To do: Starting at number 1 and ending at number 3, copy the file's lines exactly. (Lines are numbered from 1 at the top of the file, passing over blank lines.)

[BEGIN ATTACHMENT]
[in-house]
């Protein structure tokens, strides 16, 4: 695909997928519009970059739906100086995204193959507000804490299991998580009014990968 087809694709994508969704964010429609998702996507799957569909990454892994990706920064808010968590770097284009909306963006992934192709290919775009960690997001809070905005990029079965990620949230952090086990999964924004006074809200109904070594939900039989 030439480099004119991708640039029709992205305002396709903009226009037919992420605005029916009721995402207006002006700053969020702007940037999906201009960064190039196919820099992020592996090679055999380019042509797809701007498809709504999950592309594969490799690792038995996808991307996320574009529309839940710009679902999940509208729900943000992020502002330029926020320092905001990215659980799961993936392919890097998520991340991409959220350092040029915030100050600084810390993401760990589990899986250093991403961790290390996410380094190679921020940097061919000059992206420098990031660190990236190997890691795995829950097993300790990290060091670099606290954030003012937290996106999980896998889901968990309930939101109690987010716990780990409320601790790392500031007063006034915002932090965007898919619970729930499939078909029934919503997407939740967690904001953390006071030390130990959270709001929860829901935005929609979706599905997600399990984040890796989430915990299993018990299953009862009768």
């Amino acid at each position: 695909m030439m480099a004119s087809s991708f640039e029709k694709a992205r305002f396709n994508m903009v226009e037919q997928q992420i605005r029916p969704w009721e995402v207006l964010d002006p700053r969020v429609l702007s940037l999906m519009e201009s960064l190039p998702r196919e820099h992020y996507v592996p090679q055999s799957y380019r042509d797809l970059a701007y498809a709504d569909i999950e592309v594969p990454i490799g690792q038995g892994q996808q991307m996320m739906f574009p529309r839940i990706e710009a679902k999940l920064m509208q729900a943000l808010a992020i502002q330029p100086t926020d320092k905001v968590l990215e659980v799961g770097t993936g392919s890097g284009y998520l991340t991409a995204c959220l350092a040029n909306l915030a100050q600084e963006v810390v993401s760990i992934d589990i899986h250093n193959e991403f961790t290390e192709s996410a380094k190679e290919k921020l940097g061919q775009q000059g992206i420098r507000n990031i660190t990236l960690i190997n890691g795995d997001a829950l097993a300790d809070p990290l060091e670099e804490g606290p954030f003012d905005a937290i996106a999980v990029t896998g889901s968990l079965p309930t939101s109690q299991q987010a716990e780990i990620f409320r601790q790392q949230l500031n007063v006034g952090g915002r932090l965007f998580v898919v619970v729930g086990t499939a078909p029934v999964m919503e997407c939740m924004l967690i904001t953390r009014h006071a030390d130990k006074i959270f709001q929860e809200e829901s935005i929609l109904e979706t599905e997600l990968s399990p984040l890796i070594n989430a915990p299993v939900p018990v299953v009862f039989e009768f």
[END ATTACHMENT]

[in-house]
């Protein structure tokens, strides 16, 4: 695909997928519009970059739906100086995204193959507000804490299991998580009014990968 087809694709994508969704964010429609998702996507799957569909990454892994990706920064808010968590770097284009909306963006992934192709290919775009960690997001809070905005990029079965990620949230952090086990999964924004006074809200109904070594939900039989 030439480099004119991708640039029709992205305002396709903009226009037919992420605005029916009721995402207006002006700053969020702007940037999906201009960064190039196919820099992020592996090679055999380019042509797809701007498809709504999950592309594969490799690792038995996808991307996320574009529309839940710009679902999940509208729900943000992020502002330029926020320092905001990215659980799961993936392919890097998520991340991409959220350092040029915030100050600084810390993401760990589990899986250093991403961790290390996410380094190679921020940097061919000059992206420098990031660190990236190997890691795995829950097993300790990290060091670099606290954030003012937290996106999980896998889901968990309930939101109690987010716990780990409320601790790392500031007063006034915002932090965007898919619970729930499939078909029934919503997407939740967690904001953390006071030390130990959270709001929860829901935005929609979706599905997600399990984040890796989430915990299993018990299953009862009768």
């Amino acid at each position: 695909m030439m480099a004119s087809s991708f640039e029709k694709a992205r305002f396709n994508m903009v226009e037919q997928q992420i605005r029916p969704w009721e995402v207006l964010d002006p700053r969020v429609l702007s940037l999906m519009e201009s960064l190039p998702r196919e820099h992020y996507v592996p090679q055999s799957y380019r042509d797809l970059a701007y498809a709504d569909i999950e592309v594969p990454i490799g690792q038995g892994q996808q991307m996320m739906f574009p529309r839940i990706e710009a679902k999940l920064m509208q729900a943000l808010a992020i502002q330029p100086t926020d320092k905001v968590l990215e659980v799961g770097t993936g392919s890097g284009y998520l991340t991409a995204c959220l350092a040029n909306l915030a100050q600084e963006v810390v993401s760990i992934d589990i899986h250093n193959e991403f961790t290390e192709s996410a380094k190679e290919k921020l940097g061919q775009q000059g992206i420098r507000n990031i660190t990236l960690i190997n890691g795995d997001a829950l097993a300790d809070p990290l060091e670099e804490g606290p954030f003012d905005a937290i996106a999980v990029t896998g889901s968990l079965p309930t939101s109690q299991q987010a716990e780990i990620f409320r601790q790392q949230l500031n007063v006034g952090g915002r932090l965007f998580v898919v619970v729930g086990t499939a078909p029934v999964m919503e997407c939740m924004l967690i904001t953390r009014h006071a030390d130990k006074i959270f709001q929860e809200e829901s935005i929609l109904e979706t599905e997600l990968s399990p984040l890796i070594n989430a915990p299993v939900p018990v299953v009862f039989e009768f």